AP Reporter to Psaki: Why Can’t You Say Morsi’s Name?


Associated Press reporter Matt Lee challenged State Department spokesperson Jen Psaki to say explicitly that the U.S. urged Egypt to release President Mohamed Morsi, but Psaki would not oblige, telling him she would not “play this game” and wondering if he simply liked the sound of her voice.

As recently as Friday, Psaki called for Morsi’s release and called his detention “politically motivated.” However, Lee noted Deputy Secretary of State William Burns, the highest-level American official to visit Egypt since Morsi’s ouster by the Egyptian military July 3, also avoided saying Morsi’s name while speaking with media on Monday:

LEE: You still are calling for him to be released.

PSAKI: Our position’s the same.

LEE: Can you say that? We urge the authorities of Egypt to —

PSAKI: I think our position is pretty clear and the same, and from the beginning we’ve expressed concerns about the politically motivated detentions.

LEE: Including of President Morsi?


LEE: Can you say that?

PSAKI: I think I just said it, Matt. I don’t think we need to play this game.

LEE: Can you use his name, please? Because Deputy Secretary Burns was very careful not to mention his name, and so I would like to know, can you just say if your position is the same as last week when you said we think that he should be released, can you say the same thing today?

PSAKI: Do you just enjoy the sound of my voice?

LEE: I do.


LEE: I do. This is a serious question. I realize —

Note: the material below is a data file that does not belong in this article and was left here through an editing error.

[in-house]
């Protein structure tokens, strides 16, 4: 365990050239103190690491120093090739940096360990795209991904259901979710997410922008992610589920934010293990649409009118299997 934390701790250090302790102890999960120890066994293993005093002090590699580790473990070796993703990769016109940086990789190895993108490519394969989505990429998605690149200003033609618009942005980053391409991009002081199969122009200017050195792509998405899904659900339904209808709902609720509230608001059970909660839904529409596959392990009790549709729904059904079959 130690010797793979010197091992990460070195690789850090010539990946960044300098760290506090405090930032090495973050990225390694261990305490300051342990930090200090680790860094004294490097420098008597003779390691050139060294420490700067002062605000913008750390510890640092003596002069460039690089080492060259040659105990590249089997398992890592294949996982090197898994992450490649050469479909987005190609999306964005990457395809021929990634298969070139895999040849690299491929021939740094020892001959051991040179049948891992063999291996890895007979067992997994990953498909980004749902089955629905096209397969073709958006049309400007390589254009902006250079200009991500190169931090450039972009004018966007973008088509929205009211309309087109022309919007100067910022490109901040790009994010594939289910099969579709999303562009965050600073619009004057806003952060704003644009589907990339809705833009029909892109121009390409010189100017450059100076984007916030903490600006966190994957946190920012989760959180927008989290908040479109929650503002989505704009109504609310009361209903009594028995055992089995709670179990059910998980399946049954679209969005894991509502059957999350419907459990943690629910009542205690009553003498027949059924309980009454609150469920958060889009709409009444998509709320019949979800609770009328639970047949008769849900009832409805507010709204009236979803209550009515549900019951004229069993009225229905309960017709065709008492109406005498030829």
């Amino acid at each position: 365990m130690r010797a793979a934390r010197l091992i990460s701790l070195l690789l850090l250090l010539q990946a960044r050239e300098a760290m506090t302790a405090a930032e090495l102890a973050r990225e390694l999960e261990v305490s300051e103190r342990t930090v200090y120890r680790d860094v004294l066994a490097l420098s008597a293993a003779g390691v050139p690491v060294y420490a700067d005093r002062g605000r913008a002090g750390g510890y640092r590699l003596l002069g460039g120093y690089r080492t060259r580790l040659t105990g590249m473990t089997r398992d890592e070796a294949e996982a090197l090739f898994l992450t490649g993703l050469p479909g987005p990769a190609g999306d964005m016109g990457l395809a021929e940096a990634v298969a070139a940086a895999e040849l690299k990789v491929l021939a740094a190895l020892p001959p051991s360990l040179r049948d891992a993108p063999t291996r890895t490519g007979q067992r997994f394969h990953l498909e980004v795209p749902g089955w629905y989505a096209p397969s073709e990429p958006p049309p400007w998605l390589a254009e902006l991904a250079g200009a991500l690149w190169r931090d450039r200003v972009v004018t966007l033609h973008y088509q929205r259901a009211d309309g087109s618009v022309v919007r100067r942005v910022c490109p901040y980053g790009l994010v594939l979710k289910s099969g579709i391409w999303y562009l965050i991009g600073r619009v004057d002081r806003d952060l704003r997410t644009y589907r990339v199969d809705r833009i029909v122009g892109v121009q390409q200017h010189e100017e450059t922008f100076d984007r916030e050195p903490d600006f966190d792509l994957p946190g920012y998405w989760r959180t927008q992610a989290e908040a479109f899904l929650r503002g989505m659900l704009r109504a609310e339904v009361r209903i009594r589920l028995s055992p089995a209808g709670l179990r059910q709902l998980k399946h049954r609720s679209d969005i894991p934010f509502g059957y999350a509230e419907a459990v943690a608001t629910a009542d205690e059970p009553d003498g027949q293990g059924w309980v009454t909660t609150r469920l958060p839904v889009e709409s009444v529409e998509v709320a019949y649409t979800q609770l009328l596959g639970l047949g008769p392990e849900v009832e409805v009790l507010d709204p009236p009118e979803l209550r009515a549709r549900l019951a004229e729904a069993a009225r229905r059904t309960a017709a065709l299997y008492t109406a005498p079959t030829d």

REPORTER: Well she didn’t say it last week. She just nodded and said yes.

LEE: Can I just finish. Can you say, from the podium —

PSAKI: The question last week was, Do we agree with the call of the Germans and I said, ‘Yes.’ Our position is the same.

LEE: Why can you not say —

PSAKI: Matt, I’m not playing this game. Dana?

The Washington Post reported Monday that Burns was rebuffed by Morsi’s opponents during his visit. The Salafists joined the secular Tamarod movement’s calls for Morsi to step down, and both parties have accused the United States of backing the Muslim Brotherhood against its opponents during Morsi’s year-long tenure. But the refusal of the U.S. to label Morsi’s ouster a coup has also offended the Brotherhood:

Brotherhood spokesman Gehad Haddad said the organization had not been invited to meet Burns and had not sought an invitation.

Burns’s visit came as tensions mounted on the streets of the Cairo, where Morsi’s Muslim Brotherhood supporters are pledging to hold the latest in a series of big nighttime demonstrations aimed at pressuring the military to restore Morsi to the presidency.

Speaking to a small number of reporters at the U.S. Embassy on Monday, Burns signaled Washington’s readiness to stand with Egypt’s new interim leaders, even as an uncomfortable debate continues on Capitol Hill over whether to label the military’s ouster of Morsi a coup.

Burns called the country’s transition “a second chance” to achieve the democratic ideals of the country’s 2011 uprising. His language seemed to underscore a shift by the Obama administration in the past two weeks, from warning against the movement to unseat a democratically elected president to throwing its weight behind the backers of Egypt’s coup.

“The United States is firmly committed to helping Egypt succeed in this second chance to realize the promise of the revolution,” Burns said. “I am not naïve. I know that many Egyptians have doubts about the United States, and I know that there will be nothing neat or easy about the road ahead.”